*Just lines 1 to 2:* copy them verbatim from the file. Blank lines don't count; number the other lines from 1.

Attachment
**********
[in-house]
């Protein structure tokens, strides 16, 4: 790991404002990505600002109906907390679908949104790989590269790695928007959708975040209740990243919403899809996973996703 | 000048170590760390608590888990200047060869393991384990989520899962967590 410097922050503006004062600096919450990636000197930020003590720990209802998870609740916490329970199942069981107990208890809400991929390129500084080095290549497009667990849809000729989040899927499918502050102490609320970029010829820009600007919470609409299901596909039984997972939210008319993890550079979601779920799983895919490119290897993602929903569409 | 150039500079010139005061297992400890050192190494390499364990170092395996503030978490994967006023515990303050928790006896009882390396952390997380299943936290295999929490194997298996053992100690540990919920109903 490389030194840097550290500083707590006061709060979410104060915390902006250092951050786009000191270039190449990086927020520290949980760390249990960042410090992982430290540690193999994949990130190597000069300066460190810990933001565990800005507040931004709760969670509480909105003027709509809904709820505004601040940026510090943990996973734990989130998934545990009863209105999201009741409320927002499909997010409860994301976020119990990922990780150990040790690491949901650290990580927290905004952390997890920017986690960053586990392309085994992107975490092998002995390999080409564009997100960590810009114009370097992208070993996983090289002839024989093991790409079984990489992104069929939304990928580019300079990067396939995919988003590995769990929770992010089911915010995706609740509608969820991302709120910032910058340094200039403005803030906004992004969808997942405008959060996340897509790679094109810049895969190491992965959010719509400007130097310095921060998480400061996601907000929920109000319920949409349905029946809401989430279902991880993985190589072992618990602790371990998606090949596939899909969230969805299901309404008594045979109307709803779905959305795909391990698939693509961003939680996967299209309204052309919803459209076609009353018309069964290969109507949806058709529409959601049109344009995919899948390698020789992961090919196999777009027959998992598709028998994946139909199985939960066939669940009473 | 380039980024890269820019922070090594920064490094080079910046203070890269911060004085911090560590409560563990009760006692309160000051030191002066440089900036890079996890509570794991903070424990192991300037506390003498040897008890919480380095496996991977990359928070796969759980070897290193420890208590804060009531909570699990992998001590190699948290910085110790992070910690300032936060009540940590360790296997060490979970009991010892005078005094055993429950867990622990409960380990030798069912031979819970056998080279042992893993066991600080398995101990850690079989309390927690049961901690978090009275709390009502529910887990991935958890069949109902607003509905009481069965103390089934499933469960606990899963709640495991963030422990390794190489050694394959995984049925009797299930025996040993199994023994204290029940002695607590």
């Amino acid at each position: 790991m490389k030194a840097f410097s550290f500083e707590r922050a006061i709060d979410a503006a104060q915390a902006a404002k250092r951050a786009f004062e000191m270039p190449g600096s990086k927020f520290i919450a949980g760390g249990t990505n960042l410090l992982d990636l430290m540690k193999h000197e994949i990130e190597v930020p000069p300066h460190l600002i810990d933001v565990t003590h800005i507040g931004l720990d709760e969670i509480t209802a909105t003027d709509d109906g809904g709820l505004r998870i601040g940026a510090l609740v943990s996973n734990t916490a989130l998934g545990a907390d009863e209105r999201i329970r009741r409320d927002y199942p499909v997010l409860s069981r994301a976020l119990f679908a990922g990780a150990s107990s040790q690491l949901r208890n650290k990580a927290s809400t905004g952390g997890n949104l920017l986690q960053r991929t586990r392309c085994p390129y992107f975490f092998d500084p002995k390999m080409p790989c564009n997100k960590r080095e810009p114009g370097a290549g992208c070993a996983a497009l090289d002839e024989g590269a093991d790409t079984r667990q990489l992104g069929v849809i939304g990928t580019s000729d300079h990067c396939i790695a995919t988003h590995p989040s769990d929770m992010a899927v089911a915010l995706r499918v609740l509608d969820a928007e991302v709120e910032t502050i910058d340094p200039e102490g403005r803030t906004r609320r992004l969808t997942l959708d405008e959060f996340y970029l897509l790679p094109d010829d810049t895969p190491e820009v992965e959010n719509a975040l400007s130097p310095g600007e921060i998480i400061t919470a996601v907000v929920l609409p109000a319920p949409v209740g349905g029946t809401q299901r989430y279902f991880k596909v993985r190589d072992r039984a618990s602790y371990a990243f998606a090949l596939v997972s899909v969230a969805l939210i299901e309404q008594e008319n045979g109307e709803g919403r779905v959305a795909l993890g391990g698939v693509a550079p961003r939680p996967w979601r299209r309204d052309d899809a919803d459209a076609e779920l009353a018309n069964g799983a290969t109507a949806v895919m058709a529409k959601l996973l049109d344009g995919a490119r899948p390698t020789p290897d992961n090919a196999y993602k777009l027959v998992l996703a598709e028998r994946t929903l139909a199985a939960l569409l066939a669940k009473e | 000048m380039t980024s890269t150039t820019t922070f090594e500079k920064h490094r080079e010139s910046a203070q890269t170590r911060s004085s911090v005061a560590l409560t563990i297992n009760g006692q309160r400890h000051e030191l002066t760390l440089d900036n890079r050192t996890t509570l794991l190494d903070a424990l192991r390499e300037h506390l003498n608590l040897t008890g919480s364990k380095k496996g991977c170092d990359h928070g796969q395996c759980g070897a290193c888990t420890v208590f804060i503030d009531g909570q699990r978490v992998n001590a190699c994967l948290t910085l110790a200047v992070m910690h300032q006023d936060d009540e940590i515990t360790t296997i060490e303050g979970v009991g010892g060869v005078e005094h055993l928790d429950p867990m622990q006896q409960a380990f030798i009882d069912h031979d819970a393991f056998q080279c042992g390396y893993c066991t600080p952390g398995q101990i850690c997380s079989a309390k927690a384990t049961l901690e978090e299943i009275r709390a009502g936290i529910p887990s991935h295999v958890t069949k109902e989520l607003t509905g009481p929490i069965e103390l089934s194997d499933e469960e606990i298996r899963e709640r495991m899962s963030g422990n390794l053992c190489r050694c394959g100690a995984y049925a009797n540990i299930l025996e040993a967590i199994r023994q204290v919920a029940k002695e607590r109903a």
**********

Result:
[in-house]
């Protein structure tokens, strides 16, 4: 790991404002990505600002109906907390679908949104790989590269790695928007959708975040209740990243919403899809996973996703 | 000048170590760390608590888990200047060869393991384990989520899962967590 410097922050503006004062600096919450990636000197930020003590720990209802998870609740916490329970199942069981107990208890809400991929390129500084080095290549497009667990849809000729989040899927499918502050102490609320970029010829820009600007919470609409299901596909039984997972939210008319993890550079979601779920799983895919490119290897993602929903569409 | 150039500079010139005061297992400890050192190494390499364990170092395996503030978490994967006023515990303050928790006896009882390396952390997380299943936290295999929490194997298996053992100690540990919920109903 490389030194840097550290500083707590006061709060979410104060915390902006250092951050786009000191270039190449990086927020520290949980760390249990960042410090992982430290540690193999994949990130190597000069300066460190810990933001565990800005507040931004709760969670509480909105003027709509809904709820505004601040940026510090943990996973734990989130998934545990009863209105999201009741409320927002499909997010409860994301976020119990990922990780150990040790690491949901650290990580927290905004952390997890920017986690960053586990392309085994992107975490092998002995390999080409564009997100960590810009114009370097992208070993996983090289002839024989093991790409079984990489992104069929939304990928580019300079990067396939995919988003590995769990929770992010089911915010995706609740509608969820991302709120910032910058340094200039403005803030906004992004969808997942405008959060996340897509790679094109810049895969190491992965959010719509400007130097310095921060998480400061996601907000929920109000319920949409349905029946809401989430279902991880993985190589072992618990602790371990998606090949596939899909969230969805299901309404008594045979109307709803779905959305795909391990698939693509961003939680996967299209309204052309919803459209076609009353018309069964290969109507949806058709529409959601049109344009995919899948390698020789992961090919196999777009027959998992598709028998994946139909199985939960066939669940009473 | 380039980024890269820019922070090594920064490094080079910046203070890269911060004085911090560590409560563990009760006692309160000051030191002066440089900036890079996890509570794991903070424990192991300037506390003498040897008890919480380095496996991977990359928070796969759980070897290193420890208590804060009531909570699990992998001590190699948290910085110790992070910690300032936060009540940590360790296997060490979970009991010892005078005094055993429950867990622990409960380990030798069912031979819970056998080279042992893993066991600080398995101990850690079989309390927690049961901690978090009275709390009502529910887990991935958890069949109902607003509905009481069965103390089934499933469960606990899963709640495991963030422990390794190489050694394959995984049925009797299930025996040993199994023994204290029940002695607590």